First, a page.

powers of a Deputy Public Prosecutor as authorized by the Public
Prosecutor for the purposes of this Act”.
There is no reference of the MACC Chief
Commissioner being given the powers of “Deputy Public Prosecutor under
the Criminal Procedure Code” but he is now kept under a tight rein by
the Public Prosecutor, with the provision of “such powers of a Deputy
Public Prosecutor as authorized by the Public Prosecutor for the
purposes of this Act”, which is further reinforced by Clause 58 which
stipulates “A prosecution for an offence under this Act shall not be
instituted except by or with the consent of the Public Prosecutor”.
This is why I am also proposing an amendment of Clause 58 to substitute
the term “Public Prosecutor” with “Chief Commissioner” of MACC.
There is widespread concern among jurists, former judges, former
prosecutors and academicians that the downgrading of the position of the
ACA Director-General, which is not fully restored in the MACC Bill for
the Chief Commissioner, is an important factor for the lack of public
confidence in the independence, impartiality, professionalism and
effectiveness of the anti-corruption body in the country – why in the
history of anti-corruption in Malaysia, only ikan bilis are caught but
ikan bilis have always been let off scot-free.
When the Anti-Corruption Agency was founded in 1967 under the first
Director-General Tan Sri Harun Hashim, the ACA's public standing as an
independent anti-corruption agency was highest in the 41-year history of
Unfortunately, after Tan Sri Harun Hashim's tenure, the ACA had not been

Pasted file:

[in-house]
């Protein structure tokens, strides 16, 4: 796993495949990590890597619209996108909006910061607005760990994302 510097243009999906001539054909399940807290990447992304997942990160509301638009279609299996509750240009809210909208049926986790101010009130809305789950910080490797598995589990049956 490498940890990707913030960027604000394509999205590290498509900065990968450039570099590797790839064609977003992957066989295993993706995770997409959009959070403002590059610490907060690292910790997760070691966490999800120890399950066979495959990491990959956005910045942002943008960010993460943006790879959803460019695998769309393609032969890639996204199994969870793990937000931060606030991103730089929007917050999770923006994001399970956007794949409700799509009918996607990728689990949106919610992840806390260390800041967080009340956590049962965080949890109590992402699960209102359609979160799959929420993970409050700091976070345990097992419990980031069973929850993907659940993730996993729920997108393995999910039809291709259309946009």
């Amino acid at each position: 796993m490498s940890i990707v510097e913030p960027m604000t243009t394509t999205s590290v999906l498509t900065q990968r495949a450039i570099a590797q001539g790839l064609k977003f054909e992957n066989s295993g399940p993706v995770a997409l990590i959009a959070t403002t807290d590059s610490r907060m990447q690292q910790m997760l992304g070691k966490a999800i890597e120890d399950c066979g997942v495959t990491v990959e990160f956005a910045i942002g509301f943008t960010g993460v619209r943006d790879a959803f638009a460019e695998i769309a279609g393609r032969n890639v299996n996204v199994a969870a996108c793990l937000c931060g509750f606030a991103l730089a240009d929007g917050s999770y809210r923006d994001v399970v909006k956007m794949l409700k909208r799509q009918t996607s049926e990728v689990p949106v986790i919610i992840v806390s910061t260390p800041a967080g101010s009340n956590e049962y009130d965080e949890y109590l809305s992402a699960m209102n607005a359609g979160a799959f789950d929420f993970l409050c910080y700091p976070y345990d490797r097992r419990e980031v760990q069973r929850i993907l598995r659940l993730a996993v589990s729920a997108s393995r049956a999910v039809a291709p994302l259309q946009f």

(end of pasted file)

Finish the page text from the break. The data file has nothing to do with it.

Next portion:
able to build on the public confidence enjoyed by the ACA.
Otherwise, the ACA should have become a premier anti-corruption body in
the world instead of allowing the Hong Kong International Commission
Against Corruption (ICAC) which was formed seven years after the ACA in
1974 to establish the international reputation as one of the best known
and successful organisations dedicated to addressing issues of
corruption in both the public and private sectors, to the extent that
the Malaysia has to learn from ICAC, when it should be Hong Kong having
to learn from the ACA!
This was why the deputy commissioner and head of operations of Hong
Kong’s Independent Commission Against Corruption (ICAC) Daniel Li was
feted as such a celebrity after the first reading of the MACC Bill, that
his every word is regarded as ‘gospel truth” not only about the ICAC and
anti-corruption in Hong Kong but also an authority on the MACC Bill and
the corruption situation in Malaysia.
This was also what happened 11 years ago when the country was promised a
new dawn in the battle against corruption with the enactment of the
Anti-Corruption Act 1997, when Donald Li’s predecessor, ICAC Deputy
Commissioner Tony Kwok Man-wai was regarded as such a "great catch" to
promote the 1997 Anti-Corruption Act.
Isn’t it time for us to create the conditions and establish a record
whereby other countries wanting to fight corruption would regard it as a
"catch" to be able to invite top ACA or MACC officers to speak at their
anti-corruption conferences and campaigns.
Will MACC create such conditions for Malaysia to even excel Hong Kong as
a least-corrupt nation, as Daniel Li seems to be suggesting? If we want
to create such conditions, then this and the other amendments to the
MACC Bill which I am proposing should be adopted.
I wonder what Daniel Li could do if he is the Chief Commissioner of MACC.
Why not engage Daniel Li to serve on contract as MACC C hief
Commissioner for three years, to see whether the MACC Bill is better
thatn the ICAC Ordinance and could make a world of a difference in
propelling Malaysia from No. 47 in the Transparency Internatuional (TI)
Corruption Perception Index (CPI) from the lowly No. 47 in 2008 to be
among the world’s ten or 20 least corrupt nations in five years’ time?
Kit Siang, DAP
Parliamentary leader & MP for Ipoh Timor